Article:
The only people earning big money in the beef market these days have found ways to get large enough to take advantage of a system that is designed to make JBS and Cargill very wealthy while providing our trading partners and Canada with relatively cheap meat. (I.e. cheap relative to disposable income.) Some are feedlot owners, some are investors and land-owners who finance large feeder-cattle grazing operations, and some are simply cattlemen who have a lot of land and cattle. Many of these folks are doing well, in part because they have followed the cues and incentives that ag policy has provided, and in part because they have found a niche in the system that works for them. One might congratulate them for their success, but that would be superfluous because the Saskatchewan Agricultural Hall of Fame has already done that. They are often the ones who get appointed to boards and committees established by government or industry. They become the presidents and chairs of organizations that end up speaking for all cattlemen, including the silent majority who don’t have time or inclination to get involved in politics and industry-level lobbying.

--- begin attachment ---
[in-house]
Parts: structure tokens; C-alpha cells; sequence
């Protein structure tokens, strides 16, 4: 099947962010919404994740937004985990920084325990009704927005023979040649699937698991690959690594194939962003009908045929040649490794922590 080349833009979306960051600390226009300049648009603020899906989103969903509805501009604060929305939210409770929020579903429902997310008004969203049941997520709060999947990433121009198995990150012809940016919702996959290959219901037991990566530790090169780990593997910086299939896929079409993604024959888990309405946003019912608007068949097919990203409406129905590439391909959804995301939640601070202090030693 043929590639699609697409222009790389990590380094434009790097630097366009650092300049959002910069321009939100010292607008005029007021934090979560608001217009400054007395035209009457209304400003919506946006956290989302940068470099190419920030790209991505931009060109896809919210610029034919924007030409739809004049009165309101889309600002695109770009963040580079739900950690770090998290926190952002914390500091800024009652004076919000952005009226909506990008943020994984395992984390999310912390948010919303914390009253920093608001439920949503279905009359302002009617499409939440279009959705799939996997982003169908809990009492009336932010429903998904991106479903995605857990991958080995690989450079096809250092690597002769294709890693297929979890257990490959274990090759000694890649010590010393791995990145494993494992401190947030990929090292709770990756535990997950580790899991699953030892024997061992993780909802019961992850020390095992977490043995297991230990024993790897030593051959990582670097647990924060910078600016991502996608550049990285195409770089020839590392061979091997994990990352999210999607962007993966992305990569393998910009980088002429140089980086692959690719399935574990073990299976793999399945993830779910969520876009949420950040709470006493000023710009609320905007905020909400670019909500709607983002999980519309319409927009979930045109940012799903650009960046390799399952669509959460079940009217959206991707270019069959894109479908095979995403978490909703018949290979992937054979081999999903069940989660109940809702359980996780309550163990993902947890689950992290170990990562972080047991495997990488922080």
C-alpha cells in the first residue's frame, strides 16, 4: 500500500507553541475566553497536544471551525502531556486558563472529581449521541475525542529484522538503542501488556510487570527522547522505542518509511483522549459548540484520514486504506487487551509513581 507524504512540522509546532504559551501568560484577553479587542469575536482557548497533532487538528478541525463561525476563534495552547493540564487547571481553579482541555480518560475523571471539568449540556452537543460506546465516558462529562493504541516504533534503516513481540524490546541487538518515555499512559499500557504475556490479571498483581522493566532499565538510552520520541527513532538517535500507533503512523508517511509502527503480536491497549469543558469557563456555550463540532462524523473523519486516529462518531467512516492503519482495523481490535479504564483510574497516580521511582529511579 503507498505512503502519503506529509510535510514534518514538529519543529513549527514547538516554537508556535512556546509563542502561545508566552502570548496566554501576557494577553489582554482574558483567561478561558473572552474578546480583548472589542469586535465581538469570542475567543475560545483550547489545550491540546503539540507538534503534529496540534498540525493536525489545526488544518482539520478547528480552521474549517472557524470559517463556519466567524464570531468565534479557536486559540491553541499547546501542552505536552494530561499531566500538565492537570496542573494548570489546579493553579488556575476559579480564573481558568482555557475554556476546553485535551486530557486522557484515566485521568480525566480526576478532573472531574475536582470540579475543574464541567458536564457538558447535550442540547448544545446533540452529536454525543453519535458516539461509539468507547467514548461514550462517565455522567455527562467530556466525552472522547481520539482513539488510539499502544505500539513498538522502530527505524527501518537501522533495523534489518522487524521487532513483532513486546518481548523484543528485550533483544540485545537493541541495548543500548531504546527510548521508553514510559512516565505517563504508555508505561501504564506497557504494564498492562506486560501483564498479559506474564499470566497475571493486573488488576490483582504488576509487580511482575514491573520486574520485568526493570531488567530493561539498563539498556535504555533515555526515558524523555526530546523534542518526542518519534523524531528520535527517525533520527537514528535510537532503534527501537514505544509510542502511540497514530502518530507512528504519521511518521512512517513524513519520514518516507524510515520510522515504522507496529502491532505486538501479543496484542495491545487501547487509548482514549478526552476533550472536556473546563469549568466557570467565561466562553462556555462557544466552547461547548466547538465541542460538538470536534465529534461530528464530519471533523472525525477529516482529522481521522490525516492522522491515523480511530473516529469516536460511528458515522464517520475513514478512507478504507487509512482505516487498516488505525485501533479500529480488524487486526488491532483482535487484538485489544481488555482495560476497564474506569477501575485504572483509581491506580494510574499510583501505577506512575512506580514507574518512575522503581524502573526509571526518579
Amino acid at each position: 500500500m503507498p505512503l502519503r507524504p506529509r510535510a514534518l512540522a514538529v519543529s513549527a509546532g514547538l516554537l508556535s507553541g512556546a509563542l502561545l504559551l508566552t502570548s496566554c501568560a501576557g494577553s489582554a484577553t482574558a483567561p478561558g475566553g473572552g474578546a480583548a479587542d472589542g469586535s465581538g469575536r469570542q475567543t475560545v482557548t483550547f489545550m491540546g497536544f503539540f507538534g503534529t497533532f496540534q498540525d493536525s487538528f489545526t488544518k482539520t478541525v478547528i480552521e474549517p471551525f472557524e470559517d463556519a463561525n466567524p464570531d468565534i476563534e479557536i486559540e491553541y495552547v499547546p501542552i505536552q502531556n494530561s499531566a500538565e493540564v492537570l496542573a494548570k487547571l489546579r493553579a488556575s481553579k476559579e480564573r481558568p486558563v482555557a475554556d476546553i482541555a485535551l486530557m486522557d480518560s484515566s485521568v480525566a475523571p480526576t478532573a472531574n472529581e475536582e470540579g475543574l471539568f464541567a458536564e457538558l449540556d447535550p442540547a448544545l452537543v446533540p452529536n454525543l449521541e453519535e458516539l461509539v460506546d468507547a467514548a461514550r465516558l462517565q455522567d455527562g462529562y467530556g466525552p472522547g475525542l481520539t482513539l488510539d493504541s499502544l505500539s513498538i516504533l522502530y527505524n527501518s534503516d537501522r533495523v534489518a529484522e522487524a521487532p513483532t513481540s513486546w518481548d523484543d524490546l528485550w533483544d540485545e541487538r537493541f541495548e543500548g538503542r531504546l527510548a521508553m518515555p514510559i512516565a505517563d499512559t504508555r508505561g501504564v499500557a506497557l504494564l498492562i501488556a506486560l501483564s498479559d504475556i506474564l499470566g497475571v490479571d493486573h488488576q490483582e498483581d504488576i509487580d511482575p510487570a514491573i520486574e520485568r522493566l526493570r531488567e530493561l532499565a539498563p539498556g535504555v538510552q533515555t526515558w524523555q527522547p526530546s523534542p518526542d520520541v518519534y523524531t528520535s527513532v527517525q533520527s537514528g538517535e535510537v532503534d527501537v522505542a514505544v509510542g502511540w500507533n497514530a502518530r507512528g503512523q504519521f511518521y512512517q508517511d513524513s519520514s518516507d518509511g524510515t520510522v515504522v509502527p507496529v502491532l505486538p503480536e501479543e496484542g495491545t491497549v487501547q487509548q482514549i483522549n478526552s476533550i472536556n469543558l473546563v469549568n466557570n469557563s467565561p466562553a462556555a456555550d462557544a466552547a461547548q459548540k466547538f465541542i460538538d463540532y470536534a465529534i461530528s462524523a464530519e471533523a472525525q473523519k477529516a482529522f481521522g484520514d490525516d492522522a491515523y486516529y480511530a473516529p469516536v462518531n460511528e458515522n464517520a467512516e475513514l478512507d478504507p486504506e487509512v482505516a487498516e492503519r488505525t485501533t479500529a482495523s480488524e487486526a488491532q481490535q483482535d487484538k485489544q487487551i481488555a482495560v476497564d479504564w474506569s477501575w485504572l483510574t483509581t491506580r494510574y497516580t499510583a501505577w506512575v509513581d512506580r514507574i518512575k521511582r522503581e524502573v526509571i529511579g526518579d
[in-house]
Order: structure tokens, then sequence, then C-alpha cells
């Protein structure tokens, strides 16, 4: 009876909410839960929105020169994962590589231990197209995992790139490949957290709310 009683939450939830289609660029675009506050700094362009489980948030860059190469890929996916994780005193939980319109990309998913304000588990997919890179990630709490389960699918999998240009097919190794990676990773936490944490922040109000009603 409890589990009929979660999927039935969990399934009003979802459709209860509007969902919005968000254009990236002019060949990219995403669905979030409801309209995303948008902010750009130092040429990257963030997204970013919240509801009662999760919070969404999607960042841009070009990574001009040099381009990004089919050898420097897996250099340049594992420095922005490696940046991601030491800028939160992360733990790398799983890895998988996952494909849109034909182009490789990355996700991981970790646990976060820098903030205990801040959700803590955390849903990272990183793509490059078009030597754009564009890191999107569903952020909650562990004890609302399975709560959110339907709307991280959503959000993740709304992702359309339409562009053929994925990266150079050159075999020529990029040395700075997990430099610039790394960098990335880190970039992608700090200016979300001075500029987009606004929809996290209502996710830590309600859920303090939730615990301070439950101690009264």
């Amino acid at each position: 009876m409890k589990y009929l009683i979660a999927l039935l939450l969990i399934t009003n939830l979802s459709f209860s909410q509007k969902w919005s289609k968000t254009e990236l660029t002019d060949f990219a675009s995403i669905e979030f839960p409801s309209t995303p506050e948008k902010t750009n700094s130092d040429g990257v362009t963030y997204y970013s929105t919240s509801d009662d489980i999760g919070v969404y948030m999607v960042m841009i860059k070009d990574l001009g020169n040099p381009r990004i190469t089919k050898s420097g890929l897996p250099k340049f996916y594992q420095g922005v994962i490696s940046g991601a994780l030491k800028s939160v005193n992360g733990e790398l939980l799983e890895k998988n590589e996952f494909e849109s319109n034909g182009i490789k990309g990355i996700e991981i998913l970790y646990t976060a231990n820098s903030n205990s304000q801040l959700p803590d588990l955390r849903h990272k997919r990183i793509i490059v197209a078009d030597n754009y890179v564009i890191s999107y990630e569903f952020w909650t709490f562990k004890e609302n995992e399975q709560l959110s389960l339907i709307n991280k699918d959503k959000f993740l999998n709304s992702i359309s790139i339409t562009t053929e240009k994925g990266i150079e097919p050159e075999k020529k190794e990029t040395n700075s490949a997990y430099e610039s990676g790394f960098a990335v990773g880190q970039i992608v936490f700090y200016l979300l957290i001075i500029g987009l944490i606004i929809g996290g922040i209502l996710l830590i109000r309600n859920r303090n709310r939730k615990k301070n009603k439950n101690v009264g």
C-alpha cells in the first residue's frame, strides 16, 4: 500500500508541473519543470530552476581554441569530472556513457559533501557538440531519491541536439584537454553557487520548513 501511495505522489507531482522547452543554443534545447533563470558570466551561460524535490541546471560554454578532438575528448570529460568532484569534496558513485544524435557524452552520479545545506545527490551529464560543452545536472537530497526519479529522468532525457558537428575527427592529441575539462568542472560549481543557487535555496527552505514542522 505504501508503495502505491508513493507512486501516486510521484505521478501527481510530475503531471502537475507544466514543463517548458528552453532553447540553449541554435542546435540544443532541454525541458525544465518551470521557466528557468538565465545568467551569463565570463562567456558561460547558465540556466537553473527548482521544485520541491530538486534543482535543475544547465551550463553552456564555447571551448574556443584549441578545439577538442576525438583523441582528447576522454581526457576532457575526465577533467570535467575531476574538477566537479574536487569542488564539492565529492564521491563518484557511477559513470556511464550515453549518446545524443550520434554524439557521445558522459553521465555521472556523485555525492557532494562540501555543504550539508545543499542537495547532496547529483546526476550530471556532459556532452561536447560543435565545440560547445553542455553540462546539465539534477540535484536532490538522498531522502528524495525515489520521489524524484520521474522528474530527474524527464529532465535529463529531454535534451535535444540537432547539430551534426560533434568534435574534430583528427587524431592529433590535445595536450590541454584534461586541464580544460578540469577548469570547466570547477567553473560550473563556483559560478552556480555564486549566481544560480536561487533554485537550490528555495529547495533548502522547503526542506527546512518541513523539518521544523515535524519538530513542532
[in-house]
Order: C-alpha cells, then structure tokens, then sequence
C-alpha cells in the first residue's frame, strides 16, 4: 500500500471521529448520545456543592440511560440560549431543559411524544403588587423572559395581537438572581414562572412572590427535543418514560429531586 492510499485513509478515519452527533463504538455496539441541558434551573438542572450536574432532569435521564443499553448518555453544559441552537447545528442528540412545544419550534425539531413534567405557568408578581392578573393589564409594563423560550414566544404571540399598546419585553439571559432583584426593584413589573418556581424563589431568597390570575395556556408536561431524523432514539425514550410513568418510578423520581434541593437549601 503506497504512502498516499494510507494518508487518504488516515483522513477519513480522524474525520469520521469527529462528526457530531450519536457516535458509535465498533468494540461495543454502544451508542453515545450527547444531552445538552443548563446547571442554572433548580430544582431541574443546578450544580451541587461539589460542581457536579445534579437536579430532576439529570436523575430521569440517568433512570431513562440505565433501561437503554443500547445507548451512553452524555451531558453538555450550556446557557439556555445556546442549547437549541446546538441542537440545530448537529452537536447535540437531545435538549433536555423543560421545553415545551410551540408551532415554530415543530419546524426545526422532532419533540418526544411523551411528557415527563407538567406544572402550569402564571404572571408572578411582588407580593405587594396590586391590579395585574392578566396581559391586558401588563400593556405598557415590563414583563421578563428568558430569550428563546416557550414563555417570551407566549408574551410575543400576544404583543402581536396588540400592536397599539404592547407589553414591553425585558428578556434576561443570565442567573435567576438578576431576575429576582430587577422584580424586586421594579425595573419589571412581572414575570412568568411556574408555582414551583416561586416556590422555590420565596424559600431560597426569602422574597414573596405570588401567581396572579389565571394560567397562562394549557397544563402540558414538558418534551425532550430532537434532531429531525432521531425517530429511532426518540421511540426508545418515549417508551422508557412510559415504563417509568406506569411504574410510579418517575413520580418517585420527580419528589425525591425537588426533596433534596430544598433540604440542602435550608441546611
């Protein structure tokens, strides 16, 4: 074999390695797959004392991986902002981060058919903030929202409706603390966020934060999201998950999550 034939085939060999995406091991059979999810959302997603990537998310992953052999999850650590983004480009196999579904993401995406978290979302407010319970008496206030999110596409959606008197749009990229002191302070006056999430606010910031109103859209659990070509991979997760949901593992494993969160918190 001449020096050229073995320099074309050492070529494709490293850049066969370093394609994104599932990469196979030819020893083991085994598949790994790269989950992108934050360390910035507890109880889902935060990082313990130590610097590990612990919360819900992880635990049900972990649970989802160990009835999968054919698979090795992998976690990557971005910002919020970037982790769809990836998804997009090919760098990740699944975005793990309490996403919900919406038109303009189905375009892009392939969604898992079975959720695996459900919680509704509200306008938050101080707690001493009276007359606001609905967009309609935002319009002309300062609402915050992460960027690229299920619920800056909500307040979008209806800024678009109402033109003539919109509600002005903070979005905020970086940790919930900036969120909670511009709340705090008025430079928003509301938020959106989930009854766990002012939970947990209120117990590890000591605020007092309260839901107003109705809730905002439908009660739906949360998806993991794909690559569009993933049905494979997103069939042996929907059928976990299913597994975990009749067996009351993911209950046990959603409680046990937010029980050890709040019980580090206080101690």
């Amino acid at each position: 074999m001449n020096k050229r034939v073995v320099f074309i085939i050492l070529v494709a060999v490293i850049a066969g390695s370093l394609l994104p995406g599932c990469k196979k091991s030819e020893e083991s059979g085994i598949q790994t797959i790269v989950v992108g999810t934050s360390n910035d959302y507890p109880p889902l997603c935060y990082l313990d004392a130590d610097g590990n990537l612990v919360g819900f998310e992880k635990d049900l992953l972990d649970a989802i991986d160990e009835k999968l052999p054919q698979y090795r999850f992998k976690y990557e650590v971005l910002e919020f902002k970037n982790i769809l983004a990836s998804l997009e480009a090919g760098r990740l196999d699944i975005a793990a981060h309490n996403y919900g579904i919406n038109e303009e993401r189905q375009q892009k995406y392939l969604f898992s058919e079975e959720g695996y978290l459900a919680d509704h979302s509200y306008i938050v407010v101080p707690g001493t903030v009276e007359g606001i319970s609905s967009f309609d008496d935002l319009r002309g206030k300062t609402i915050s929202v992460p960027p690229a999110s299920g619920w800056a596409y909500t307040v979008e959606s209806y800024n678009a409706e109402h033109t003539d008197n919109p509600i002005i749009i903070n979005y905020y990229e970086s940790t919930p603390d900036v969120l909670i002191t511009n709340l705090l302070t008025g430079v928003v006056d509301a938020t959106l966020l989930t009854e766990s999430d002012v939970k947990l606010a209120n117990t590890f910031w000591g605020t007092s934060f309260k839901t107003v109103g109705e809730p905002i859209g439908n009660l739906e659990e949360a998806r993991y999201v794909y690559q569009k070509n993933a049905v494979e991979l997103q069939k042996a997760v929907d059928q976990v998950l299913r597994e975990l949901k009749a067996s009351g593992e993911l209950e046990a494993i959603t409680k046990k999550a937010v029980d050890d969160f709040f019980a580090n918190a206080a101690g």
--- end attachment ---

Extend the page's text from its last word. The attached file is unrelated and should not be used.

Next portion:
These are the men--and yes, almost all of them are men--who get called in to speak for the cattle industry at times like this. They may know a lot more about managing a feedlot, running spread sheets, or lobbying for trade deals with China than they do about delivering a breach calf or identifying invasive plants, but they somehow are the ones who end up calling the shots on how Canada’s grasslands are used by and allocated to cattle producers.
In the end it comes down to this: the private sale or lease opportunity on offer by the Provincial Government may appeal to well-financed and well-connected larger players in the cattle industry's supply chain, but it will do nothing but further marginalize the average patron of these pastures, the independant cow-calf operators who may need some extra grass now and then and the small to medium-sized cattle operations depend on the pastures every year.
And that means your uncle and aunt who have been using the local PFRA pasture will find it that much harder to keep going in a business that is being tilted in favour of the industry’s big players and the foreign interests who end up delivering the cheapest hamburger and steak possible to a store near you. Which brings up another story we are not hearing about--it is easy to point to the industry, but its big winners are only giving us what we want: cheap, tasty meat. The buck ultimately stops with the consumer. If we want to take better care of our grasslands, and sustain the PFRA and other ecologically sound grassland use, we have to begin paying for the full ecological costs of eating high on the food chain.
|courtesy of Hamilton Greenwood|